A shame the towers are not continuously open to the public.

Another attraction of Magdeburg is the Hunderwasserhaus. Hundertwasser used to be a popular Austrian artist and painter who was an opponent of straight lines and order. It was Hundertwasser’s last project before his death in 2000, although the house wasn’t finished before 2005. I found out he was actually buried on his property in New Zealand under a tulip poplar, without a coffin, naked and wrapped in the Koru-flag:

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28/11/11 Manila, City of Chaos and Insanity

Pinatubo, the volcano 3 hours out of Manila, is currently closed, so we have to fill our buffer day here else-wise. I check the internet for the best things to do in the capital of the Philippines and decide, I’d like to see the markets! I’m hoping to find a bit of real Philippino culture  and art.

We are getting into a taxi and once we tell the driver where we would like to go, he suddenly stops again, opens our doors and gestures us to leave. Logan and I are confused. The second time we ask the taxi driver first. He is okay with driving us to the markets but insists on dropping us off a few hundred meters before. Should I be worried?
Manila traffic is – as always – chaotic. Jeepneys, tricycles, cars, buses and motorbikes clog up the streets. Beeping horns and engines everywhere. Somehow we arrive safely at the Divisoria district and walk right into an even bigger chaos of cheap textiles, clothes, plastic toys, wigs, thongs, fruit, umbrellas and Philippino people. I don’t see any tourists, only locals and lady boys. There are so many stands basically selling cheap rubbish, I completely loose the overview. In addition to the visually overwhelming mess and the heat, we have to deal with a strong stench of feces. We quickly have enough and try to find the way out of the mayhem. We get past the river and canals that are full with rubbish and smell like untreated toilet waste flows into them. Manila is a dirty place in many ways, it is very sickening. The locals still stare at us, no one aware of how we may feel about this place and its people.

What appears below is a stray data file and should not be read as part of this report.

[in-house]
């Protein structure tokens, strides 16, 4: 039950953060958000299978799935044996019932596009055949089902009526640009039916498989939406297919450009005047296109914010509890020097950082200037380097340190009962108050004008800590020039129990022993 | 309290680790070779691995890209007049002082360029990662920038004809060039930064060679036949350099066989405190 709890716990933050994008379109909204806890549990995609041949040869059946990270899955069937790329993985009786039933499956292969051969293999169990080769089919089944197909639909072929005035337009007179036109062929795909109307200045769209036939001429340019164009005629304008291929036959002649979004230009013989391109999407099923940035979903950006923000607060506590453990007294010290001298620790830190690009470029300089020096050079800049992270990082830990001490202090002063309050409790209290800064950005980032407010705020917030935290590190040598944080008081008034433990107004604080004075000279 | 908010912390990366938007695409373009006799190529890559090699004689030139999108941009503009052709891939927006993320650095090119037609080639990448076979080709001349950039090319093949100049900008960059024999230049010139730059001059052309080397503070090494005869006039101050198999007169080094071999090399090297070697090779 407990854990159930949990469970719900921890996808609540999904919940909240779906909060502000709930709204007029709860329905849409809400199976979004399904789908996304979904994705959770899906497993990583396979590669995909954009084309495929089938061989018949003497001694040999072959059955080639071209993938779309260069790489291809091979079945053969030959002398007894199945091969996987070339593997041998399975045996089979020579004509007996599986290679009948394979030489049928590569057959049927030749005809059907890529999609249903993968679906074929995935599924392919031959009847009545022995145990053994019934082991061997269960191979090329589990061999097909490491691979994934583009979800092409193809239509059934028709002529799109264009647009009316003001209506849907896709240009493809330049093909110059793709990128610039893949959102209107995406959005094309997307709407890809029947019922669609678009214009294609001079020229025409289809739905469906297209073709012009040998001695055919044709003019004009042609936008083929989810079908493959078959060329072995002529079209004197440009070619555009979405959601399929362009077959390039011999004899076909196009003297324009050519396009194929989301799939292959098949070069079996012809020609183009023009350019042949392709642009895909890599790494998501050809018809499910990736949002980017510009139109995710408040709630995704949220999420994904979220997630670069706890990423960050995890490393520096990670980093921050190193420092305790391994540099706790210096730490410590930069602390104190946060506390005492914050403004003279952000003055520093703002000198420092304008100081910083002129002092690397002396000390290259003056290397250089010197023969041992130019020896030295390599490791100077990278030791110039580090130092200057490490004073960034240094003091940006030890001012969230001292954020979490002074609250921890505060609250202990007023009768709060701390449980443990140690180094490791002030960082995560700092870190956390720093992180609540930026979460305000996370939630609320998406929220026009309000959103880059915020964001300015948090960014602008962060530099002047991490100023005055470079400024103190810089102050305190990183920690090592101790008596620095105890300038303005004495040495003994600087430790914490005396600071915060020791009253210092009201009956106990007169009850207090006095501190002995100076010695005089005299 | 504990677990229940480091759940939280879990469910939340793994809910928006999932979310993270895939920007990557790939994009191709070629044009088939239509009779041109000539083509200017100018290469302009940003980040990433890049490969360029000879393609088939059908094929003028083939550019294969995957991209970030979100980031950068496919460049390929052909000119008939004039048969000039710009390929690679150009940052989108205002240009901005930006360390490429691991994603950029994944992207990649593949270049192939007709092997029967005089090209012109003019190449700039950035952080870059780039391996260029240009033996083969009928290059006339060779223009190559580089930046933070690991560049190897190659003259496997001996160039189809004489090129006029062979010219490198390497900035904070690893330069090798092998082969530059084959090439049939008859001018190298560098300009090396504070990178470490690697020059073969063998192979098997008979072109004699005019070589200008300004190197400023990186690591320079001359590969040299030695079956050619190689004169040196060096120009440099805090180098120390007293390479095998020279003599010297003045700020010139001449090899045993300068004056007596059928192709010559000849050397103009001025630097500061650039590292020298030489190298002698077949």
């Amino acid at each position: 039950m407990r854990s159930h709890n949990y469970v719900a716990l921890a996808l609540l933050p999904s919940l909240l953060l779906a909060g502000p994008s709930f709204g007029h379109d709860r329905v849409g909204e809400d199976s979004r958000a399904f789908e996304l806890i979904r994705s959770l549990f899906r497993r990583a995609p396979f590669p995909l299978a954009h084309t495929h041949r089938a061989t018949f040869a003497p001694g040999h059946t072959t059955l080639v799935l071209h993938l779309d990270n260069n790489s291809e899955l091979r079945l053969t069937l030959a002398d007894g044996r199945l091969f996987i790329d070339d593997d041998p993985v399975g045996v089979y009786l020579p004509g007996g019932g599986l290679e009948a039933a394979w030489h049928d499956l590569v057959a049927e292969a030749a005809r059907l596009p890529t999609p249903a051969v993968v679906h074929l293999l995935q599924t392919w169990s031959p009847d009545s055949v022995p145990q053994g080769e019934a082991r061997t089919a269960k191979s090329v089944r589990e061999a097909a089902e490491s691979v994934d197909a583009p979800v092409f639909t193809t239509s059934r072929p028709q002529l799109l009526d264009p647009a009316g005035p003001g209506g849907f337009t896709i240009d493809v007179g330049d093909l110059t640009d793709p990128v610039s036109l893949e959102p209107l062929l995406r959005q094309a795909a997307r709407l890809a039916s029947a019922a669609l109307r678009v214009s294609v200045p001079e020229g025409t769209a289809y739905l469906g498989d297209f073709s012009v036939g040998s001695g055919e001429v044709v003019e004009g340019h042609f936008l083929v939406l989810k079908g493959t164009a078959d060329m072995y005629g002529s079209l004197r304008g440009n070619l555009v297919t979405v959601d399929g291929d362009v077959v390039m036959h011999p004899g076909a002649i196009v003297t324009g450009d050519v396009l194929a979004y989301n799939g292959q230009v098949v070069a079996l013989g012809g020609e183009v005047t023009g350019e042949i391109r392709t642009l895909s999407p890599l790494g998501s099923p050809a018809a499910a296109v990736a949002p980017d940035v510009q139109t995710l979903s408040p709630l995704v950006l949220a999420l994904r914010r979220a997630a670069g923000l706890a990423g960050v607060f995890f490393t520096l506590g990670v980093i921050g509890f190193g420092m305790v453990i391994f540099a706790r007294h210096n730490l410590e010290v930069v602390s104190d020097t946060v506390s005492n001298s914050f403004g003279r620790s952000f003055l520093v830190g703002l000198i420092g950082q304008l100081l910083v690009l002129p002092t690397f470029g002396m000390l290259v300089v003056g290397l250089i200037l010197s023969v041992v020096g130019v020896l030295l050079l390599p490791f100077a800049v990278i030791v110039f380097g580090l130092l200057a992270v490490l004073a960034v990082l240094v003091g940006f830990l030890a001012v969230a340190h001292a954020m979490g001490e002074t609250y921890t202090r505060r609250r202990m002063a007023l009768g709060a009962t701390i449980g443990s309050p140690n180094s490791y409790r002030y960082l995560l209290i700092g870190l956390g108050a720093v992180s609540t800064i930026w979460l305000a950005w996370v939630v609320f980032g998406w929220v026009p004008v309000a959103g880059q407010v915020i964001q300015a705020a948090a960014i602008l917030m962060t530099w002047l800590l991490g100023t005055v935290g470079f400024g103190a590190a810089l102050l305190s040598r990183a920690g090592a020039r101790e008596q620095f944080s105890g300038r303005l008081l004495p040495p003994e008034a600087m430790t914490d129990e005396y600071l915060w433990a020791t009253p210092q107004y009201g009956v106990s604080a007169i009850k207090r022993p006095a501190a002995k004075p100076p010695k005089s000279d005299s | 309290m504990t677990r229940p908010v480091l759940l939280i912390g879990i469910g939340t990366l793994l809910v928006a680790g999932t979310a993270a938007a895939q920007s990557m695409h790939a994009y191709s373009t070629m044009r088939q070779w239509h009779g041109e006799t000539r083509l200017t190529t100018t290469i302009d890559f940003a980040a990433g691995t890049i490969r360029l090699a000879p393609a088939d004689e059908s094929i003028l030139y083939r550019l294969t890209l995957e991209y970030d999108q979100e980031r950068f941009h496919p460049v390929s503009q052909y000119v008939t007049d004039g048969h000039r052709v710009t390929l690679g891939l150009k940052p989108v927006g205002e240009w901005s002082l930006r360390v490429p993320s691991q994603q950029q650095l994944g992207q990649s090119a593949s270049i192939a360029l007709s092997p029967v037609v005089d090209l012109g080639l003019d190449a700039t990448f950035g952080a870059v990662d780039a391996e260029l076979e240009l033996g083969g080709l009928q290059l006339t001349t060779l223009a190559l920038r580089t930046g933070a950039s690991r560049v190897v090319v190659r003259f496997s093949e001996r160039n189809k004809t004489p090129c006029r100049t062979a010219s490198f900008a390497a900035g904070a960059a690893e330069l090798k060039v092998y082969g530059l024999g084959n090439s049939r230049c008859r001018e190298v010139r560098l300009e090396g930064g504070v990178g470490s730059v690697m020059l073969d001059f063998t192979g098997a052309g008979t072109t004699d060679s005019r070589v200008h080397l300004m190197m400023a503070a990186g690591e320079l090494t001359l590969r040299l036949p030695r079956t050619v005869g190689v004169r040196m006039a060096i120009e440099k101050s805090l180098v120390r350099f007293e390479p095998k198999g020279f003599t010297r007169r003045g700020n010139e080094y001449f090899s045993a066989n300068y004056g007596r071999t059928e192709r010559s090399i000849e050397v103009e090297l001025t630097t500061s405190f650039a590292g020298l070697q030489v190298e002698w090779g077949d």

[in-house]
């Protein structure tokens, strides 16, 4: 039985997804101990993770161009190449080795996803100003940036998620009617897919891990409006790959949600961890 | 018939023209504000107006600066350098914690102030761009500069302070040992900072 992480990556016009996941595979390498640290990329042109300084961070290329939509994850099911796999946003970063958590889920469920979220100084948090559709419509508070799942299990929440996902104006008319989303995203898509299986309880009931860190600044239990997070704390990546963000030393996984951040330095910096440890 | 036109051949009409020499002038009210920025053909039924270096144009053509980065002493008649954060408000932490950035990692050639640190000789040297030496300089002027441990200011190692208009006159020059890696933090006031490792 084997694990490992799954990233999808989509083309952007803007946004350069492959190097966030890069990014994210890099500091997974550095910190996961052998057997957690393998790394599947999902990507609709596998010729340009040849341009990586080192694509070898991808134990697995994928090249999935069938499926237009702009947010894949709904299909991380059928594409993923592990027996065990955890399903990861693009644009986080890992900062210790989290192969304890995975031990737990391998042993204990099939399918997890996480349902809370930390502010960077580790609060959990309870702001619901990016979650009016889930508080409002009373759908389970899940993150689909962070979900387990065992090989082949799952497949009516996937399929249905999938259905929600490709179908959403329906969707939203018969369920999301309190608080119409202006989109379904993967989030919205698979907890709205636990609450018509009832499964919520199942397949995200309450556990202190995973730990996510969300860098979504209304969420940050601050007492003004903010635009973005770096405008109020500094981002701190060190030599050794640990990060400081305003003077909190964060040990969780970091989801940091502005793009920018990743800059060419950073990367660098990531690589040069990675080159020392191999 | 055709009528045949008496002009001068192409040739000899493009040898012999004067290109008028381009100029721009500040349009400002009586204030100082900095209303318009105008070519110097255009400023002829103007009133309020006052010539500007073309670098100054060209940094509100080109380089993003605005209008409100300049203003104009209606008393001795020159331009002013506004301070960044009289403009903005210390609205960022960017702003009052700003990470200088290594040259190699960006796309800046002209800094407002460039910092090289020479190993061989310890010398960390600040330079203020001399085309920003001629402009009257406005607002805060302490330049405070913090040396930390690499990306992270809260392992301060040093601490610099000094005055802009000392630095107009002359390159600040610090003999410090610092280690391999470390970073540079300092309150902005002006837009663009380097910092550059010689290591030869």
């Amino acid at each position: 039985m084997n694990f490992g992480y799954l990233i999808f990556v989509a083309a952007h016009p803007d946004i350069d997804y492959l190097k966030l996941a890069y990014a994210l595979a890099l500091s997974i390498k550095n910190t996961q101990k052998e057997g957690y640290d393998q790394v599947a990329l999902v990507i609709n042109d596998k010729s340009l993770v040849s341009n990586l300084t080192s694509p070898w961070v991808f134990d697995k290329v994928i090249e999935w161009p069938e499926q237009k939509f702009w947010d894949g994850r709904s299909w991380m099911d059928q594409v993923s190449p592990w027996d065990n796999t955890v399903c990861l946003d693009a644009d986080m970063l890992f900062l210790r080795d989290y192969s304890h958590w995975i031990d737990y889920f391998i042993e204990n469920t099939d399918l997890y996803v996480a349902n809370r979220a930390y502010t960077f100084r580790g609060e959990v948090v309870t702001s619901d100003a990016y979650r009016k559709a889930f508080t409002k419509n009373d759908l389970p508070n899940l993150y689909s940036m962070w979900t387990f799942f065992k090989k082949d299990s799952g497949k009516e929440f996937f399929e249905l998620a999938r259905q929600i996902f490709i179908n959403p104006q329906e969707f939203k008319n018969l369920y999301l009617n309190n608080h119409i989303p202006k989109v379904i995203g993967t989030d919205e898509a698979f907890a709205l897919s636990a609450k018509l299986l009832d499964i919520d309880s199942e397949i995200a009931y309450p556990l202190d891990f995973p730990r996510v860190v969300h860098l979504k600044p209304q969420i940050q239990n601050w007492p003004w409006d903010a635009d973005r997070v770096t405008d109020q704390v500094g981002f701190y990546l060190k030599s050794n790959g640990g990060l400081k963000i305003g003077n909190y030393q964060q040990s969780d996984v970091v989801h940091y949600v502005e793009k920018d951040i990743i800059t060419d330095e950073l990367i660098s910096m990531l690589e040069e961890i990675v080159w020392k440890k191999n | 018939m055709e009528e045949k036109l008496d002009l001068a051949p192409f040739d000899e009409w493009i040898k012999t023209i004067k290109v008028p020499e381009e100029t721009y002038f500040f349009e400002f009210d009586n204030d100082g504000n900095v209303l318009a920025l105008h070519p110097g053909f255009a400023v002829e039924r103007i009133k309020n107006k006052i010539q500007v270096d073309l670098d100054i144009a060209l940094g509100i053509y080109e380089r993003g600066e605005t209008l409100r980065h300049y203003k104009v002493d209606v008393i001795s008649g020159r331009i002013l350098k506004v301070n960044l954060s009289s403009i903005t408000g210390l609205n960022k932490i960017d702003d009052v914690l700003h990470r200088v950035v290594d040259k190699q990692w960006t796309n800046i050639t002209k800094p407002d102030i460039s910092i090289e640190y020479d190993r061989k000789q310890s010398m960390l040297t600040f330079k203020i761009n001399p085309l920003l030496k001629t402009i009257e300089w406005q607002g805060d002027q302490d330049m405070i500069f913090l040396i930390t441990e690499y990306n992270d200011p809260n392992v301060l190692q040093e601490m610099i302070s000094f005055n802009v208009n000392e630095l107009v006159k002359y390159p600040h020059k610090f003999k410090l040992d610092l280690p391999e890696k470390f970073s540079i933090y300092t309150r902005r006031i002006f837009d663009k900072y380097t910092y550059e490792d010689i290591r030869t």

Exhausted we sit down in the church in the centre of Divisoria and listen to the prayers. It probably is the only clean looking and rich place in all of Manila. People in the Philippines are very religious and even though it is Monday, there are quite a few people in here with us and they all drop money into the collection baskets.

After going through traffic again in Manila rush hour (which seems to be 24/7) we are back in Malate trying to organise our flight from London to Berlin since our flight carrier has (without reason) cancelled the one we booked. After 4 used telephone cards and an hour in a phone cell, we seem to have successfully booked our new flight.

Tomorrow we are finally leaving this place of insanity, I’m looking forward to a change.